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Across the Pond

D+D REAL Czech Masters Preview

by Dave Tindall
Updated On: October 4, 2018, 4:04 pm ET

The European Tour stays in Continental Europe this week for the fifth edition of the D+D REAL Czech Masters.

 

This is usually a low-key part of the schedule but this year the Prague tournament has some extra fizz due to it marking the start of the qualification process for the 2018 Ryder Cup in Paris.

 

Medinah hero Martin Kaymer is one of the star names heading to the Czech capital while other former Ryder Cuppers, Thomas Pieters, Matt Fitzpatrick and Lee Westwood, will also look to get early points on the board.

 

In addition, the field includes last week’s Made In Denmark winner, Julian Suri, the latest American to show that there’s plenty to be gained by cutting your teeth in Europe.

 

 

The Course

 

Albatross Golf Resort, designed by Keith Preston and opened in 2010, is a long, exposed and undulating par 72 which measures in at 7,467 yards. It opens with a friendly 538-yard par 5 while the other long holes are more challenging (639-yard 9th, 603-yard 10th and 573-yard 12th). It means those teeing off at the 1st play three par fives in the space of four holes. It’s a crucial stretch and the first two winners here, Jamie Donaldson and Thomas Pieters, played them better than anyone else (12-under). Last year’s champion Paul Peterson was second for Par 5 scoring (8-under). There is water in play at 4, 7, 9, 10, 16, 17 and 18.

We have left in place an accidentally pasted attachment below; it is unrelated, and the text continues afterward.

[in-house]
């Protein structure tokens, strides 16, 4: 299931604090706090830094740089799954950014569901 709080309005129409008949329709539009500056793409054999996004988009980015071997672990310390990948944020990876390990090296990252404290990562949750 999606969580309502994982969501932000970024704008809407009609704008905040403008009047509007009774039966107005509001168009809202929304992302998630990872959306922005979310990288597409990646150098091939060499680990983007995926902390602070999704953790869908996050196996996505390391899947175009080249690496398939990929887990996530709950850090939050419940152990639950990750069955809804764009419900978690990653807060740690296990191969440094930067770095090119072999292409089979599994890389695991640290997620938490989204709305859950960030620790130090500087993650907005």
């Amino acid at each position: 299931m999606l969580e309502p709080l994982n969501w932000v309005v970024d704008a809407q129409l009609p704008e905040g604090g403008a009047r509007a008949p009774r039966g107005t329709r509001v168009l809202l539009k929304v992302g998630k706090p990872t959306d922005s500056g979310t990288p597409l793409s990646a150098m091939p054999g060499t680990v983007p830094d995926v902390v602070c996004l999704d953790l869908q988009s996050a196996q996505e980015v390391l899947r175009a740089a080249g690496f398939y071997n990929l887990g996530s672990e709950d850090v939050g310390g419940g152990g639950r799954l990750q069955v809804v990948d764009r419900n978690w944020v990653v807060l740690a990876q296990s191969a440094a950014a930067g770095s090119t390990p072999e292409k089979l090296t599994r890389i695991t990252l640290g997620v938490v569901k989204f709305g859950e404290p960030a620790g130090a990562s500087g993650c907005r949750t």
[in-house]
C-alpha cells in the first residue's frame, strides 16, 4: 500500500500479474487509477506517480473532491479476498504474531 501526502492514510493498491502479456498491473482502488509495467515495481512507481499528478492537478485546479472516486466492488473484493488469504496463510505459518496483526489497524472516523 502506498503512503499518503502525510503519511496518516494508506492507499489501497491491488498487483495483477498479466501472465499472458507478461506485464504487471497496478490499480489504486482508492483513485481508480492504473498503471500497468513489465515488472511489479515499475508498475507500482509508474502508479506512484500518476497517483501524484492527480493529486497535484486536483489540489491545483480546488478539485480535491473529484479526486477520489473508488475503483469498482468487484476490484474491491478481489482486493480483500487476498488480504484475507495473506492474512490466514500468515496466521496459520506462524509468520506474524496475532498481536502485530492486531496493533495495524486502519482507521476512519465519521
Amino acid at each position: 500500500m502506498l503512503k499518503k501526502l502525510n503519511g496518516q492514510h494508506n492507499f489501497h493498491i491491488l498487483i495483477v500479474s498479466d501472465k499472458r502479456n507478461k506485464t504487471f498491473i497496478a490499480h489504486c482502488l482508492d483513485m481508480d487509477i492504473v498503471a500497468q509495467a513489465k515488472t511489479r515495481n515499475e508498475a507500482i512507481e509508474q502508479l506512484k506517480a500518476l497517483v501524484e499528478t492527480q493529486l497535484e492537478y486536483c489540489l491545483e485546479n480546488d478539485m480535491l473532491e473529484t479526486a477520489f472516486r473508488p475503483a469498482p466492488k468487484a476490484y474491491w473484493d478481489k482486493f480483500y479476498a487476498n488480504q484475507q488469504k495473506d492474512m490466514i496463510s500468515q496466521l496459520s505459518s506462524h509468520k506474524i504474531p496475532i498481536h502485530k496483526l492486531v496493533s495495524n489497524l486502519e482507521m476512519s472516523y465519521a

2016 Top 4 and stats

 

-15 Paul Peterson (DD 40th, DA 3rd, GIR 1st, PA 2nd)

-14 Thomas Pieters (DD 3rd, DA 35th, GIR 15th, PA 7th)

-11 Ryan Evans (DD 44th, DA 21st, GIR 36th, PA 5th)

-11 David Howell (DD 62nd, DA 60th, GIR 11th, PA 28th)

 

2015 Top 4 and stats

 

-20 Thomas Pieters (DD 1st, DA 27th, GIR 22nd, PA 1st)

-17 Pelle Edberg (DD 2nd, DA 20th, GIR 1st, PA 10th)

-16 Matthew Fitzpatrick (DD 19th, DA 12th, GIR 2nd, PA 5th)

-14 Robert Dinwiddie (DD 56th, DA 10th, GIR 4th, PA 7th)

 

2014 Top 4 and stats

 

-14 Jamie Donaldson (DD 23rd, DA 34th, GIR 2nd, PA 4th)

-12 Bradley Dredge (DD 31st, DA 44th, GIR 14th, PA 14th)

-11 Merrick Bremner (No stats given)

-11 Soren Kjeldsen (DD 63rd, DA 5th, GIR 14th, PA 15th)

 

Notes: It’s a real mix of short and long hitters who have done well here, as highlighted by last year’s 1-2, Peterson and Pieters. The common thread? Strong putting stats.

 

 

The Weather

 

After a bright start to the week and high temperatures in Thursday’s opener (mid 80s), the mercury levels drop for the final 54 holes. Showers are possible Saturday and rain is very much in the forecast for Sunday’s closer. Winds look fairly modest.

 

 

The Leading Contenders